Table 2. Tear ferning (TF) grades of goat tears and those obtained from their corresponding mixtures with electrolyte solutions

Electrolyte

Ratioa

Tear sample

0.8

1.5

1.3

1.2

1.4

NaCl

1:1

1.5

1.6

1.2

1.4

1.6

1:2

1.4

1.6

1.3

1.2

1.3

1:4

1.3

1.6

1.2

1.1

1.4

1:6

1.4

1.6

1.2

1.2

1.5

1:8

1.4

1.7

1.3

1.2

1.5

1:10

1.4

1.7

1.3

1.2

1.3

KCl

1:1

1.5

1.5

1.2

14

1.4

1:2

1.5

1.5

1.2

0.9

1.1

1:4

1.5

1.4

0.9

0.9

1.1

1:6

1.4

1.4

1.1

0.8

1.3

1:8

1.4

1.4

1.1

0.5

1.2

1:10

1.4

1.4

1.1

0.9

1.1

CaCl2

1:1

1.3

1.3

0.9

0.8

1.3

1:2

1.2

1.3

0.9

1.1

1.2

1:4

1.2

1.3

0.9

0.4

0.9

1:6

1.2

1.3

0.9

0.9

0.8

1:8

1.2

1.3

1.0

0.7

0.8

1:10

1.2

0.8

1.0

0.8

0.8

MgCl2.6H2O

1:1

1.3

1.2

1.1

0.6

1.3

1:2

1.3

1.2

1.2

1.2

1.1

1:4

1.2

1.2

0.9

1.1

1.1

1:6

1.1

1.1

1.1

1.1

1.1

1:8

1.1

1.2

0.8

1.1

0.7

1:10

1.1

1.2

1.2

1.1

0.7

NaH2PO4

1:1

1.4

1.3

1.1

1.1

1.0

1:2

1.3

1.3

0.8

1.1

1.1

1:4

1.2

1.3

0.8

1.1

1.1

1:6

1.1

1.2

0.8

0.7

1.1

1:8

1.1

1.2

0.7

0.6

0.9

1:10

0.6

1.2

0.8

0.9

0.9

a – the volume ratio between tear sample and electrolyte solution. The TF grade was rounded to the nearest one decimal place.
Table 3. Tear ferning (TF) grades of camel tears and those obtained from their corresponding mixture with electrolyte solutions

Electrolyte

Ratioa

Tear sample

1.8

1.9

1.7

1.8

1.9

NaCl

1:1

1.6

1.4

1.6

1.6

1.4

1:2

1.7

1.4

1.5

1.4

1.4

1:4

1.7

1.3

1.6

1.4

1.4

1:6

1.6

1.3

1.7

1.5

1.5

1:8

1.6

1.5

1.7

1.5

1.5

1:10

1.7

1.5

1.7

1.5

1.6

KCl

1:1

1.4

1.4

1.3

1.3

1.3

1:2

1.5

1.3

1.4

1.4

1.3

1:4

1.5

1.5

1.4

1.4

1.4

1:6

1.6

1.6

1.5

1.5

1.4

1:8

1.6

1.6

1.5

1.6

1.5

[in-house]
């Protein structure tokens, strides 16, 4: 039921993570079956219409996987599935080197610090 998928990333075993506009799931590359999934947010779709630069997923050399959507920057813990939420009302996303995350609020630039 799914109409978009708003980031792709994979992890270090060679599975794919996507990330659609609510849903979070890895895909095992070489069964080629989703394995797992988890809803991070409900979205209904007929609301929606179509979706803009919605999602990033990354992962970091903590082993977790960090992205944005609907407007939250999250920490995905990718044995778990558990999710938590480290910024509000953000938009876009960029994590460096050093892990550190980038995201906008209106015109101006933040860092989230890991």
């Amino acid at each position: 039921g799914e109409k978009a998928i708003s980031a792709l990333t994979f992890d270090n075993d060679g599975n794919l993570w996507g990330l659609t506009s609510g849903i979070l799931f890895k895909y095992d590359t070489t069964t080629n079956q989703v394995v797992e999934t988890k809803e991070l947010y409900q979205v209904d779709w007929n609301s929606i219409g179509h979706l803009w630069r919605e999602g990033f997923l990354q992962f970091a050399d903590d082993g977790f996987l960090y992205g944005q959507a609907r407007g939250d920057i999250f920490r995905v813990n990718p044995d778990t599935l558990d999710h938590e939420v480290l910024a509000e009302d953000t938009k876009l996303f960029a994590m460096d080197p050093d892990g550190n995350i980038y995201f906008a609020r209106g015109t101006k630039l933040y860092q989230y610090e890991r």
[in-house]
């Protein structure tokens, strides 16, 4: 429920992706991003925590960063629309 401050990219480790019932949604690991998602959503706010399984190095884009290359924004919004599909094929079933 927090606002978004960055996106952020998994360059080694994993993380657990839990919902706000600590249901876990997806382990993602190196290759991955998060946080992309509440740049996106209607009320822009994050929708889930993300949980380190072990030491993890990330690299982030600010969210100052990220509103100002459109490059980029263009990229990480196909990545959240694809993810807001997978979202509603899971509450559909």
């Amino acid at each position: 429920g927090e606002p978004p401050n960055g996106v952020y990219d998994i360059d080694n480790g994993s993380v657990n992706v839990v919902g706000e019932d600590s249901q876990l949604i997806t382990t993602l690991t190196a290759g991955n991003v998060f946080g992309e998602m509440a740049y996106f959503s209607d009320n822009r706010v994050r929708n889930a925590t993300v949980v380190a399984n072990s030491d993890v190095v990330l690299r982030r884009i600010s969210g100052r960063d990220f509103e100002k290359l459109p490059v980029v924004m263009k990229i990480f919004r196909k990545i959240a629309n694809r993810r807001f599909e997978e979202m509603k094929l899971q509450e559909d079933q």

1:10

1.6

1.7

1.5

1.6

1.6

CaCl2

1:1

1.7

1.3

0.7

1.2

1.2

1:2

1.4

1.2

0.6

1.5

1.1

1:4

1.5

1.4

0.6

1.2

1.4

1:6

1.3

1.2

0.7

1.1

1.3

1:8

1.3

1.2

0.7

1.1

1.4

1:10

1.4

1.2

0.7

1.1

1.4

MgCl2.6H2O

1:1

1.4

1.6

1.2

1.5

1.3

1:2

1.5

1.7

1.2

1.5

1.5

1:4

1.4

1.6

1.2

1.4

1.5

1:6

1.8

1.6

1.6

1.6

1.6

1:8

1.6

1.6

1.5

1.4

1.5

1:10

1.7

1.7

1.5

1.4

1.4

NaH2PO4

1:1

1.4

1.5

0.9

1.5

1.2

1:2

1.6

1.6

1.0

1.5

1.3

1:4

1.4

1.5

1.4

1.3

1.4

1:6

1.3

1.4

1.3

1.2

1.3

1:8

1.4

1.3

1.2

1.2

1.4

1:10

1.4

1.3

1.2

1.2

1.4

a – the volume ratio between tear sample and electrolyte solution. The TF grade was rounded to the nearest one decimal place.

Figures


Fig. 1. The tear ferning (TF) patterns of A. pure G3; B. G3:NaCl (1:1); C. G3:KCl (1:4); D. G3:CaCl2 (1:1); E. G3:MgCl2.6H2O (1:8); and F. G3:NaH2PO4 (1:8)
G3 – 3rd goat tear sample; TFG – tear ferning grade.
Fig. 2. The tear ferning (TF) patterns of A. pure G4; B. G4:NaCl (1:4); C. G4:KCl (1:8); D. G4:CaCl2 (1:4); E. G4:MgCl2.6H2O (1:1); and F. G4:NaH2PO4 (1:8)
G4 – 4th goat tear sample; TFG – tear ferning grade.
Fig. 3. The tear ferning (TF) patterns of A. pure C3; B. C3:CaCl2 (1:4); C. C3:MgCl2.6H2O (1:2); and D. C3:NaH2PO4 (1:2)
C3 – 3rd camel tear sample; TFG – tear ferning grade.
Fig. 4. Effect of various electrolyte solutions on the tear ferning grade (TFG) of the tears collected from the 3rd goat (G3)
Fig. 5. Effect of various electrolyte solutions on the tear ferning grade (TFG) of the tears collected from the 3rd camel (C3)

References (43)

  1. Willcox MDP, Argüeso P, Georgiev GA, et al. TFOS DEWS II tear film report. Ocul Surf. 2017;15(3):366–403. doi:10.1016/j.jtos.2017.03.006
  2. Wolff E. The muco-cutaneous junction of the lid margin and the distribution of the tear fluid. Trans Ophthalmol Soc UK. 1946;66:291–308.